● Chemical toxins: They include inorganic substances like lead, mercury, hydrofluoric acid, and chlorine gas, as well as organic compounds like methanol and most medications and toxins from living organisms. Even though some radioactive materials are also toxic chemicals, many are chemically non-toxic because the results of radiation intoxication result from exposure to ionizing radiation from radioactive material rather than from chemical reactions with that material itself.
● Biological toxins: This includes bacteria and viruses that can cause illness in living organisms. Biological toxicity is sometimes difficult to measure because, theoretically, a single virus or bacterial cell or perhaps a parasite or worm can replicate itself to cause a very serious infection. It is a function of the strength of the affected immune system and its ability to treat the pathogen.
● Physical toxins: Substances that penetrate and interfere with biological processes as a result of their physical nature. For instance, coal dust, asbestos fibers, silicon dioxide granules, all of which can lead to death by inhalation, and corrosive chemicals. It is physically toxic because it destroys tissue but is not directly toxic unless it directly interferes with the biological activity of the organism. Water can act as a physical poison if it is taken in very high doses because the concentration of vital ions decreases drastically if there is too much water in the body, and asphyxiant gases may also be considered physical toxins, as they act by blocking oxygen in the environment.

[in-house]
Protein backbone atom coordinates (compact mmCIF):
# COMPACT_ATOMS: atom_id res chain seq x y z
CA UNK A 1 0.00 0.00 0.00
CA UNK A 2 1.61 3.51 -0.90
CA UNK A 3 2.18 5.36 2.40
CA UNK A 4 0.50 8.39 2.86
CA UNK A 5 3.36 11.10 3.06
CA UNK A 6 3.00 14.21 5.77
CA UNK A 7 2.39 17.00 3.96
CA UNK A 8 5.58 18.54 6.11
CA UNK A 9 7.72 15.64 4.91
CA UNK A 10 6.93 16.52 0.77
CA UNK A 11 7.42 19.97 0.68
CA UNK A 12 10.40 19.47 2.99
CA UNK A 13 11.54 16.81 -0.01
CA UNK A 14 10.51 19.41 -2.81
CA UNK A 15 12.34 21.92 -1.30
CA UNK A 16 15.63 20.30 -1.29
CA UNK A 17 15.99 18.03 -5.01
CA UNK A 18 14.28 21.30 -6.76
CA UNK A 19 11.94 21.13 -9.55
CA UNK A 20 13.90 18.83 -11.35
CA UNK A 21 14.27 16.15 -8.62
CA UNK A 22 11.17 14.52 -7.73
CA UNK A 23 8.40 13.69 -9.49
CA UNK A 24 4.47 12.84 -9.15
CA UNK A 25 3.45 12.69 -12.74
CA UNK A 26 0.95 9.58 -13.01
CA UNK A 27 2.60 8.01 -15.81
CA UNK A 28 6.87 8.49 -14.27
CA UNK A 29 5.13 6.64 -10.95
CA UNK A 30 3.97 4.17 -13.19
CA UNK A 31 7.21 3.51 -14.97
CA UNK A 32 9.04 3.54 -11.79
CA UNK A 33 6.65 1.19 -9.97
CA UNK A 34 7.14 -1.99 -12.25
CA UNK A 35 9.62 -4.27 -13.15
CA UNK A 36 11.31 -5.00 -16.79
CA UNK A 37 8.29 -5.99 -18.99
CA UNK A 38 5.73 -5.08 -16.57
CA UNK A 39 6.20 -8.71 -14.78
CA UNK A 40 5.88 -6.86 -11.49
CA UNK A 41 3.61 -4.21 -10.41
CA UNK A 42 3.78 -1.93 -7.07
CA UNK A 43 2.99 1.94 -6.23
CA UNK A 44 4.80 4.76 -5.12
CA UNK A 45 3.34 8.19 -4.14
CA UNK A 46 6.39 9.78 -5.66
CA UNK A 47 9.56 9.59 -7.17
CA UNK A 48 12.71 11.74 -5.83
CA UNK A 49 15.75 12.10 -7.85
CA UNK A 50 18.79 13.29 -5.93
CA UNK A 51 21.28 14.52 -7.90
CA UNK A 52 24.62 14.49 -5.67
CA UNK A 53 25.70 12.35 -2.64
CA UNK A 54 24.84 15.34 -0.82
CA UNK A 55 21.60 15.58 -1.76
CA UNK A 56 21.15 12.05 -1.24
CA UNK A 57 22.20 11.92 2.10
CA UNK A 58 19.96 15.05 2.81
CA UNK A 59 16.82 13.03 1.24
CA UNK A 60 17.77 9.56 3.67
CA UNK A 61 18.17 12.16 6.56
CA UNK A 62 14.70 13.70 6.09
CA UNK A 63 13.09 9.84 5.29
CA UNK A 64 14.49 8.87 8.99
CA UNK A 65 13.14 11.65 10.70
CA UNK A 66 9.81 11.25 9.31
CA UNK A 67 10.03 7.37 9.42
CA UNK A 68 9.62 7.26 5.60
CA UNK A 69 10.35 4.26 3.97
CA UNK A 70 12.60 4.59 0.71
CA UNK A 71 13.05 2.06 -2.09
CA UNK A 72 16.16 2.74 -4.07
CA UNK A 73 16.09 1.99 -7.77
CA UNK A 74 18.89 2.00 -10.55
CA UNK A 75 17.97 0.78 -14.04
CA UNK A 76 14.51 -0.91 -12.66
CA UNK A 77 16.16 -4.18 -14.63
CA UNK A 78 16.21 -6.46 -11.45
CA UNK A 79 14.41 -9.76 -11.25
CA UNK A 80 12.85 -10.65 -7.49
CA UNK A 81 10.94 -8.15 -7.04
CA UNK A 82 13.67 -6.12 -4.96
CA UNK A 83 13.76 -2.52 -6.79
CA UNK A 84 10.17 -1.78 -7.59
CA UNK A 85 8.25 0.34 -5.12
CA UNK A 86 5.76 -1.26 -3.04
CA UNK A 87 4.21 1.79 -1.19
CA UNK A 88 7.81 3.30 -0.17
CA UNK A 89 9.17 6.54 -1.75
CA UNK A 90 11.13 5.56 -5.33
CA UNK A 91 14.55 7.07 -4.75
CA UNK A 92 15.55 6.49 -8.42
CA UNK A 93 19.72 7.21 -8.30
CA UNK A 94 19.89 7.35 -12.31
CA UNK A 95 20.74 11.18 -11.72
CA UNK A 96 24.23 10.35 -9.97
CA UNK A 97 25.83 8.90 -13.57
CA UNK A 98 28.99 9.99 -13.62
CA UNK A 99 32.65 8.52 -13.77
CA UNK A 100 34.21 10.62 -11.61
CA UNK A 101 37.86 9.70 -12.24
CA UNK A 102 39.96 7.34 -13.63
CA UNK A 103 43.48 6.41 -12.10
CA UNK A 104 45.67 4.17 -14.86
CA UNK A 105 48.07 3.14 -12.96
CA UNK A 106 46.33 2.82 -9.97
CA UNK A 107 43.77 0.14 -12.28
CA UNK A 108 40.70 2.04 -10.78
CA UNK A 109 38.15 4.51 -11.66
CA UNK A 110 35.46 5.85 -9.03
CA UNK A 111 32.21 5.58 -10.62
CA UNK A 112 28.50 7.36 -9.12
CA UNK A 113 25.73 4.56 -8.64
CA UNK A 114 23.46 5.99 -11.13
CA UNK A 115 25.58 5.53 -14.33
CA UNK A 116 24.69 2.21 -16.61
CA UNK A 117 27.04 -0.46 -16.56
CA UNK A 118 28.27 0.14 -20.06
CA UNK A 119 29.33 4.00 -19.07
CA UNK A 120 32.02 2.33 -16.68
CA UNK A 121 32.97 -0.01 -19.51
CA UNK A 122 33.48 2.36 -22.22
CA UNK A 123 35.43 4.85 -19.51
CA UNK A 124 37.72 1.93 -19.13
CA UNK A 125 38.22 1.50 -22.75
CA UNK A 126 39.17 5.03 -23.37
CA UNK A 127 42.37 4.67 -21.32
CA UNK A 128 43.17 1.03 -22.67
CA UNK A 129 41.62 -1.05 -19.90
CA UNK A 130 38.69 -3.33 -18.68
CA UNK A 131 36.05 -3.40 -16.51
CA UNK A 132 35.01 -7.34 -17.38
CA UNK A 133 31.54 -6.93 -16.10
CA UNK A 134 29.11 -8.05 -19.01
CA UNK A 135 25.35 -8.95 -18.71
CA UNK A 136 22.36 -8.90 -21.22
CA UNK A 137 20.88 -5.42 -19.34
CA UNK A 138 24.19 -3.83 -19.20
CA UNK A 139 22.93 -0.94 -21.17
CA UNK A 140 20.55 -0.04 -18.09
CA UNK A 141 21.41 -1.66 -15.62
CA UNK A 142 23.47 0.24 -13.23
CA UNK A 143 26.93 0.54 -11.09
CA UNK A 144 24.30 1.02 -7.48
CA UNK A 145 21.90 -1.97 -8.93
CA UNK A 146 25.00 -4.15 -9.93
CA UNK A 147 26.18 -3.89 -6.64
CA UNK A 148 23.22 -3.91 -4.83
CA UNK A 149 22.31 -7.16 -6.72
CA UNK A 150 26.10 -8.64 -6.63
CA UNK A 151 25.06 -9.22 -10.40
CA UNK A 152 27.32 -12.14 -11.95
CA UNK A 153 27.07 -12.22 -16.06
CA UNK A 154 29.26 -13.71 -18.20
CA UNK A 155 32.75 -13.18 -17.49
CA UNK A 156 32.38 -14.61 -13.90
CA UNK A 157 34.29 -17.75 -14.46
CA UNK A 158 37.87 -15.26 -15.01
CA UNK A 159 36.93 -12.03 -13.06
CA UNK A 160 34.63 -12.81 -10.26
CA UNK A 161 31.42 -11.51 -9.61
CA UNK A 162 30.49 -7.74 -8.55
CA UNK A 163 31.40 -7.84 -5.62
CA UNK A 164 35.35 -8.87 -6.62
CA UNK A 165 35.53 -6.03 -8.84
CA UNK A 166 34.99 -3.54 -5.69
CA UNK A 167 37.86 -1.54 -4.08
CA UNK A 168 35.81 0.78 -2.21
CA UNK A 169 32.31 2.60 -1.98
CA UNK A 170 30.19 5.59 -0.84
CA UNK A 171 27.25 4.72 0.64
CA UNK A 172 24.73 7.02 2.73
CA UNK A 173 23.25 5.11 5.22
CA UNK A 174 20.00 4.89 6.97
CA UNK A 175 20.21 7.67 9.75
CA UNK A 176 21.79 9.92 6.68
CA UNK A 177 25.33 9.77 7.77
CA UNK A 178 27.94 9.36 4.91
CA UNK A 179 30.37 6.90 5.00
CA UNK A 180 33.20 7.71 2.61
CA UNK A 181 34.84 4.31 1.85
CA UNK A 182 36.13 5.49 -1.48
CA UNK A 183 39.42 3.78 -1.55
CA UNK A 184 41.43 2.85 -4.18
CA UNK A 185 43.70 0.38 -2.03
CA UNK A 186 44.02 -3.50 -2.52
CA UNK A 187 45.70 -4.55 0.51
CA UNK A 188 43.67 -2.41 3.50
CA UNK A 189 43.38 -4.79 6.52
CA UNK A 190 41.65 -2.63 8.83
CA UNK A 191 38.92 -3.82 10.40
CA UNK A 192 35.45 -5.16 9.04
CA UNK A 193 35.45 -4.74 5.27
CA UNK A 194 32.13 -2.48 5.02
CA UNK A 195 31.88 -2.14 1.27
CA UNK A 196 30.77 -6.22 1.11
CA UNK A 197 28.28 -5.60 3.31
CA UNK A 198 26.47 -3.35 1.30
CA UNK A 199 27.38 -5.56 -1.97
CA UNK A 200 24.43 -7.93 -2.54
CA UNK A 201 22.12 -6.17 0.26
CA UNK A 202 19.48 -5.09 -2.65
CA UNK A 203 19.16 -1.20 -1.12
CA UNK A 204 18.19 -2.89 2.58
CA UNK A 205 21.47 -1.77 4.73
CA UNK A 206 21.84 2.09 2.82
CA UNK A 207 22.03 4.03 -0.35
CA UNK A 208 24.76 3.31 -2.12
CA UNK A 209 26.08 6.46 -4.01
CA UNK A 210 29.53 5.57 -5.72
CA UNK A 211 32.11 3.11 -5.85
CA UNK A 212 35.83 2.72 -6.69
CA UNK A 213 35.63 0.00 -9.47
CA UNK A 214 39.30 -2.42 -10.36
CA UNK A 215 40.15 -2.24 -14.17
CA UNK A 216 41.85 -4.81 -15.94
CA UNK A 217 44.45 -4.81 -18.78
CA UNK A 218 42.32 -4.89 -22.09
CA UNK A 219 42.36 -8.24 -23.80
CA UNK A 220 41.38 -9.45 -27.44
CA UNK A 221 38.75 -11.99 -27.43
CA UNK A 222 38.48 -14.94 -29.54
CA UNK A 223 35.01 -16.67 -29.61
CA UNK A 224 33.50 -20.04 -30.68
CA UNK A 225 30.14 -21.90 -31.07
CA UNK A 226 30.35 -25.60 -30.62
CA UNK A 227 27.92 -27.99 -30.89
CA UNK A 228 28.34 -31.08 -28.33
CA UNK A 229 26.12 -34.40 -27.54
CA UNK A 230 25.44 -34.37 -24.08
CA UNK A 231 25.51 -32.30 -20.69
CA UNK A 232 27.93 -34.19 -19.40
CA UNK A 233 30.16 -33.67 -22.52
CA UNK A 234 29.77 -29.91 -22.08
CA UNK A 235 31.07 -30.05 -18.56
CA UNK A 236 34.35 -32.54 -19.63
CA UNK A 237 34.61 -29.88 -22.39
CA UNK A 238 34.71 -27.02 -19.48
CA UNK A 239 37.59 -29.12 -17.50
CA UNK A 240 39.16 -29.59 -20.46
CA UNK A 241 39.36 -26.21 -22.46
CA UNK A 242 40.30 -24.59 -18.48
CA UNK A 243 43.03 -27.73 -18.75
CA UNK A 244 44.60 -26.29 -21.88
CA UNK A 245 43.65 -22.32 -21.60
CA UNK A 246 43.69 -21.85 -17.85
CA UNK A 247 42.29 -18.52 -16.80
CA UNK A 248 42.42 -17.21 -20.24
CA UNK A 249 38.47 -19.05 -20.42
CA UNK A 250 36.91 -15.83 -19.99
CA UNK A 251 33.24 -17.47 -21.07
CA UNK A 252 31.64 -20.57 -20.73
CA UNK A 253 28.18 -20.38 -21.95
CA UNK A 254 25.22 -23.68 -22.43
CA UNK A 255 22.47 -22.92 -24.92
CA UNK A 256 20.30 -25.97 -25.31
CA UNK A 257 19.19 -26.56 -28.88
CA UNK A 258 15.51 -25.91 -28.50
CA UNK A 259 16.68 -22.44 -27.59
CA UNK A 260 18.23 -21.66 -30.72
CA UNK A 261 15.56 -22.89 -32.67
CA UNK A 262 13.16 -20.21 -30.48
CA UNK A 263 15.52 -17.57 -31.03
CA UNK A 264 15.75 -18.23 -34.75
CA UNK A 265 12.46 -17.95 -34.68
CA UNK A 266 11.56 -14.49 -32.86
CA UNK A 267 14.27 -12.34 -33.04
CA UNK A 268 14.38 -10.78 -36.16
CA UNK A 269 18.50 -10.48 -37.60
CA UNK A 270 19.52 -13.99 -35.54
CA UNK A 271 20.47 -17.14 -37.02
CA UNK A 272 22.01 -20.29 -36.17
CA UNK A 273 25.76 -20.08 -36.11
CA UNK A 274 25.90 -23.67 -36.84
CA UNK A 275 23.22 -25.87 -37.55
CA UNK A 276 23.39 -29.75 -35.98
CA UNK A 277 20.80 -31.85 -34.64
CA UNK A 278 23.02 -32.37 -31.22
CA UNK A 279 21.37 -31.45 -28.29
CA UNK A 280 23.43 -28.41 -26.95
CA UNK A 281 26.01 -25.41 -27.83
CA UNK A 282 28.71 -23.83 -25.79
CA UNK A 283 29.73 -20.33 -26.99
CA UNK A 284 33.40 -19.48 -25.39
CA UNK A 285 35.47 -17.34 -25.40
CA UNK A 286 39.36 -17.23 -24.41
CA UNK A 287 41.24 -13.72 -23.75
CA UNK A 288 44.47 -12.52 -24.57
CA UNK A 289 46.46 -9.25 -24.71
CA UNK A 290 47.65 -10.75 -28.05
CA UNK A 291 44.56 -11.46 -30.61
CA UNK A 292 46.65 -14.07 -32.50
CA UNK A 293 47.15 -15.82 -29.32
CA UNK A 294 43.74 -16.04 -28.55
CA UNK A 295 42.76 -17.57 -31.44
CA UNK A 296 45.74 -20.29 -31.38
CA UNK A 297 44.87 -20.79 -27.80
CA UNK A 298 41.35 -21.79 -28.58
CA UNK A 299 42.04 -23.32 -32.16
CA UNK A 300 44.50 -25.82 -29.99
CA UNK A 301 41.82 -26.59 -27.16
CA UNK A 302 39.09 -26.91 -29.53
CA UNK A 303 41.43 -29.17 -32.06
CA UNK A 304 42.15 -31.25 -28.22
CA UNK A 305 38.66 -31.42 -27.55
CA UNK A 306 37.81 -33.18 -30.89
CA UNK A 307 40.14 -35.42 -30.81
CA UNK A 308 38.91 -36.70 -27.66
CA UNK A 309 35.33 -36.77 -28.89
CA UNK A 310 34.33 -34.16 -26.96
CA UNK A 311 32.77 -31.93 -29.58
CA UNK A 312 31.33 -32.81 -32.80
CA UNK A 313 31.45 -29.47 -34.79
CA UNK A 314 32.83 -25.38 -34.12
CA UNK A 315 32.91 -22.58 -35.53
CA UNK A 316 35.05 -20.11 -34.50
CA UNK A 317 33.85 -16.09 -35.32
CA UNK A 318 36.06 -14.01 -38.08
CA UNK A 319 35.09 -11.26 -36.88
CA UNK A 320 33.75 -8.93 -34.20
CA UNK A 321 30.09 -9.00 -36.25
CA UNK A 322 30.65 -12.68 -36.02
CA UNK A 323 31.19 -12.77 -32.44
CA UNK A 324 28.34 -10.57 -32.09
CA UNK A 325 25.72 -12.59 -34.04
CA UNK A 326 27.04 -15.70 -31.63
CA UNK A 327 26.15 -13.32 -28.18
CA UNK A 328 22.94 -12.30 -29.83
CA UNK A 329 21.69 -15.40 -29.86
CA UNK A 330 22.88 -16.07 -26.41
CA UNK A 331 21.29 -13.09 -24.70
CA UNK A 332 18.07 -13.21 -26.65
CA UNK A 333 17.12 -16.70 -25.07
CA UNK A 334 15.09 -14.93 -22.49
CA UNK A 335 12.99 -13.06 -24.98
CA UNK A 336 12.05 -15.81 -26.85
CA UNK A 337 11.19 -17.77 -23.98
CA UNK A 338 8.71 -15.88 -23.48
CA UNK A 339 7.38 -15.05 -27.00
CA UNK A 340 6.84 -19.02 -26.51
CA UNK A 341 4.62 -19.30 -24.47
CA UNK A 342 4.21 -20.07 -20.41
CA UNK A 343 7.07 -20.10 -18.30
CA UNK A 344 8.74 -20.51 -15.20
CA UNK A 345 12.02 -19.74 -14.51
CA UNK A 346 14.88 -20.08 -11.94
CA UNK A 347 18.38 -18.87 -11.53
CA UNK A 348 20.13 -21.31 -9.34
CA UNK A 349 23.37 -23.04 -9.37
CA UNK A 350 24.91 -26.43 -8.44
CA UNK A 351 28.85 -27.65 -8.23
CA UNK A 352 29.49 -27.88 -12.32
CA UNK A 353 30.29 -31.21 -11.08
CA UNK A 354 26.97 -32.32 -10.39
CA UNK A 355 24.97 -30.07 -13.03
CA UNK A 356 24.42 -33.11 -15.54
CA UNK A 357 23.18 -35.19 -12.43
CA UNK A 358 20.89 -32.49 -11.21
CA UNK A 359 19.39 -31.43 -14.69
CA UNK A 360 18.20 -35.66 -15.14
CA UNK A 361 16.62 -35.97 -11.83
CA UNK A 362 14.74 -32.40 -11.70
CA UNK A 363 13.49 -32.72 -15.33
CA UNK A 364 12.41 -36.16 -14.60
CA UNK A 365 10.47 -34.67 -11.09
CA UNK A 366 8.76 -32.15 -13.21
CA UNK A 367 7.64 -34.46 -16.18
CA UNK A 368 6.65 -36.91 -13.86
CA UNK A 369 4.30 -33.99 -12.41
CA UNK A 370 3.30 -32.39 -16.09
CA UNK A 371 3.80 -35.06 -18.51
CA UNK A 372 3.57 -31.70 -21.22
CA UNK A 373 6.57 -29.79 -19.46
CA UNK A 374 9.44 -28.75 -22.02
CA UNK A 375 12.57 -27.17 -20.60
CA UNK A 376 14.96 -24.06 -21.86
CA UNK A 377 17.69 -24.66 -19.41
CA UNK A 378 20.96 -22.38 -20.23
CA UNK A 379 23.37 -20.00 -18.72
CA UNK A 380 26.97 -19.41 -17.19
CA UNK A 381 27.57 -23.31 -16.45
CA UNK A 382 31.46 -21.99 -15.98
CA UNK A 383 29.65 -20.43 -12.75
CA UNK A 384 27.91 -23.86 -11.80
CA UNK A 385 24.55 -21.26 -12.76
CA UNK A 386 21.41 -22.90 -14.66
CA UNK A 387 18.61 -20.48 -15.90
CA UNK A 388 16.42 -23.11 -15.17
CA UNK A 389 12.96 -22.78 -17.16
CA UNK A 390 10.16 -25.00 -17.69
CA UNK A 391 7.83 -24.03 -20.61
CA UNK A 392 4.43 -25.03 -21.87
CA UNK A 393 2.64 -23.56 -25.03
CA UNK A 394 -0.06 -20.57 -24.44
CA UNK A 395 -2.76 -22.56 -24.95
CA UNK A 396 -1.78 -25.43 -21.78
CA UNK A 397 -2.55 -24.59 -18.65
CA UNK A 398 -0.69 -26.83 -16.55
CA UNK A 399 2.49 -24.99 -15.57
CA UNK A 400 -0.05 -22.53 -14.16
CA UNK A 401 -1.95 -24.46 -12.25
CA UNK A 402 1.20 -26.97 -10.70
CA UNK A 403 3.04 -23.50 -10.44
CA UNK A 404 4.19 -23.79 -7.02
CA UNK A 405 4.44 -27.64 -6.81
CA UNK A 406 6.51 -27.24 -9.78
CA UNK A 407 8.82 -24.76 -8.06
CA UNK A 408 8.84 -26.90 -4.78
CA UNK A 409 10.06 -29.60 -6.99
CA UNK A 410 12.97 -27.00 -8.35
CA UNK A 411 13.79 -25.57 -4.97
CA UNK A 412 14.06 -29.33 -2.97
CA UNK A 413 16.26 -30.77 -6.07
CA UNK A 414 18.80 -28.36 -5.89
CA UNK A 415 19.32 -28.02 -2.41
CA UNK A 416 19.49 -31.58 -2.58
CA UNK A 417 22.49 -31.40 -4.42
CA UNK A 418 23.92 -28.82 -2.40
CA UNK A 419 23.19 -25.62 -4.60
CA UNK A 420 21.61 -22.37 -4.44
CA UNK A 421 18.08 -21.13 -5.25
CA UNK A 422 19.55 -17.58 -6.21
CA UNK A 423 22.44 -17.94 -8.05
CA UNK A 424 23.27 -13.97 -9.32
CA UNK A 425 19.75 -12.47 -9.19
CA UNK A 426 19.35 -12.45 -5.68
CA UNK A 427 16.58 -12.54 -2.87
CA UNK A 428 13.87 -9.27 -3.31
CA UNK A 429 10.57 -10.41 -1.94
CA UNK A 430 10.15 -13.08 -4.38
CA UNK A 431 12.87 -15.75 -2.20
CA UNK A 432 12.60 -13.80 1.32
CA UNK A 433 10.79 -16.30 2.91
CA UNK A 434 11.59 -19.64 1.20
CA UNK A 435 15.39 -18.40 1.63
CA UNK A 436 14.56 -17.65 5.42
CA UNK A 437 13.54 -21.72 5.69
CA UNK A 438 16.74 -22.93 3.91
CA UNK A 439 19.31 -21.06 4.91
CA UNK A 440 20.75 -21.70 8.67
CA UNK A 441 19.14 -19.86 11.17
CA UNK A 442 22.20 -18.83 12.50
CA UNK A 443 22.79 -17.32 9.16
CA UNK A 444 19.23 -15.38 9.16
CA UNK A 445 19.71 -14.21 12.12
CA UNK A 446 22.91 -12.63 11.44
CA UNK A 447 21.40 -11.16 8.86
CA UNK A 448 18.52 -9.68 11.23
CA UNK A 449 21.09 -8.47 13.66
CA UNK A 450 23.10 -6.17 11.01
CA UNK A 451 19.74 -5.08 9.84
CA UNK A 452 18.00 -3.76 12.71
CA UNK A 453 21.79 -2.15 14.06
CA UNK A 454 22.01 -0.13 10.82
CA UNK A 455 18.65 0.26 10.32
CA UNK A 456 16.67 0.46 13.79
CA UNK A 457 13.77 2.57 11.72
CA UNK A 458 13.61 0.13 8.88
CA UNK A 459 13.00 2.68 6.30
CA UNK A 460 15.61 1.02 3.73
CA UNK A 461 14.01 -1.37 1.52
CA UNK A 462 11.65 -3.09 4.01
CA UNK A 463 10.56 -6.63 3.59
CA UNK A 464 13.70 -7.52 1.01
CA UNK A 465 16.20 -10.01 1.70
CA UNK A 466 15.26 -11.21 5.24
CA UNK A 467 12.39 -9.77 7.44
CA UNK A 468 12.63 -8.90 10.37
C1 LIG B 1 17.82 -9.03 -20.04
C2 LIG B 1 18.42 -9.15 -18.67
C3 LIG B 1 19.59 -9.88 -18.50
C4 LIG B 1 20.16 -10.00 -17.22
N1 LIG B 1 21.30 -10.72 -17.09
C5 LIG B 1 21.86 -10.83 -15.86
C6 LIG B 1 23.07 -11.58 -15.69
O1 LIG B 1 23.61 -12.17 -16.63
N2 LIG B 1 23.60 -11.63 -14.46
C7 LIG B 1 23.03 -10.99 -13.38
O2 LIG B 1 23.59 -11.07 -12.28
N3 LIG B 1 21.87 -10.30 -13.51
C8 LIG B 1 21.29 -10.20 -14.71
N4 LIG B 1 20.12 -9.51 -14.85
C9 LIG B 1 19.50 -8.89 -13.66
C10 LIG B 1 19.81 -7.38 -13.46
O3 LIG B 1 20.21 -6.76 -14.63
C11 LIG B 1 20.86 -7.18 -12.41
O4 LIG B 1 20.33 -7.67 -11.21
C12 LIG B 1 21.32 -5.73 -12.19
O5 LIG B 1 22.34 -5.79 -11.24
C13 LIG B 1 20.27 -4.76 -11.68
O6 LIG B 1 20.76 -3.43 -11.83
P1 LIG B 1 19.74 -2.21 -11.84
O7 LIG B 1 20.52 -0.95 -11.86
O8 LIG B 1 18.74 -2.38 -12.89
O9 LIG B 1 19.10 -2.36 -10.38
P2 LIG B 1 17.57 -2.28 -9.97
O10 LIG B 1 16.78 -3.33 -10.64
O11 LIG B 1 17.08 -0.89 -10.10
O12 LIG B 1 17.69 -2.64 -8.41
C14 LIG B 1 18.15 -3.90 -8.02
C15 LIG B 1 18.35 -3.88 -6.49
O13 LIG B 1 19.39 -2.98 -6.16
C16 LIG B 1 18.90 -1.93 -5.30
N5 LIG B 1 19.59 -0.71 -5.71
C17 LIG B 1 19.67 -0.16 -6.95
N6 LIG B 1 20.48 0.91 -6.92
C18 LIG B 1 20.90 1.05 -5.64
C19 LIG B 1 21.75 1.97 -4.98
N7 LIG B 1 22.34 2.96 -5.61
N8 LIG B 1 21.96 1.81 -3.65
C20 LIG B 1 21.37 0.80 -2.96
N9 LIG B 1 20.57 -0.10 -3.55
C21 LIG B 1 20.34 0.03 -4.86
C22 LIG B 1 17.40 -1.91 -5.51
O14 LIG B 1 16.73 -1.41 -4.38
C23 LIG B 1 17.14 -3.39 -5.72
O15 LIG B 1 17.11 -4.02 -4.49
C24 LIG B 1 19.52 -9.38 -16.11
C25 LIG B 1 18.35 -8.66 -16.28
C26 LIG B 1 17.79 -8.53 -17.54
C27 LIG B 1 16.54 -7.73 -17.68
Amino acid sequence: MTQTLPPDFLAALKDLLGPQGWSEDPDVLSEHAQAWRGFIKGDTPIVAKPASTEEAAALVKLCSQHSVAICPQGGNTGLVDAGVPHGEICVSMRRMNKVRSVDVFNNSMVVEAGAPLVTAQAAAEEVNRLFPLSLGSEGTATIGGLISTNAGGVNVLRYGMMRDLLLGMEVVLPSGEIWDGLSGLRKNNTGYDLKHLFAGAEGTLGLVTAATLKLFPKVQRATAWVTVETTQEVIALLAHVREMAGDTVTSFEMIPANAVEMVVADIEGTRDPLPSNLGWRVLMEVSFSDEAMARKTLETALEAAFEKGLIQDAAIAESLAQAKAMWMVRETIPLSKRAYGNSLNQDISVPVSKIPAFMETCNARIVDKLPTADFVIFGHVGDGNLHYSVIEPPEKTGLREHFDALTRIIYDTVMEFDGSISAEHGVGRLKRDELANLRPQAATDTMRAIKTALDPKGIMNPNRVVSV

Types of food poisoning
Food poisoning is a group of symptoms resulting from the consumption of food contaminated with bacteria or toxins generated by these organisms. It is the result of eating foods contaminated with various types of viruses, germs, pests, and toxic chemicals. Food poisoning usually results either from bacteria secreting their toxins or from bacteria multiplying inside the bowel and the destruction of the intestinal wall.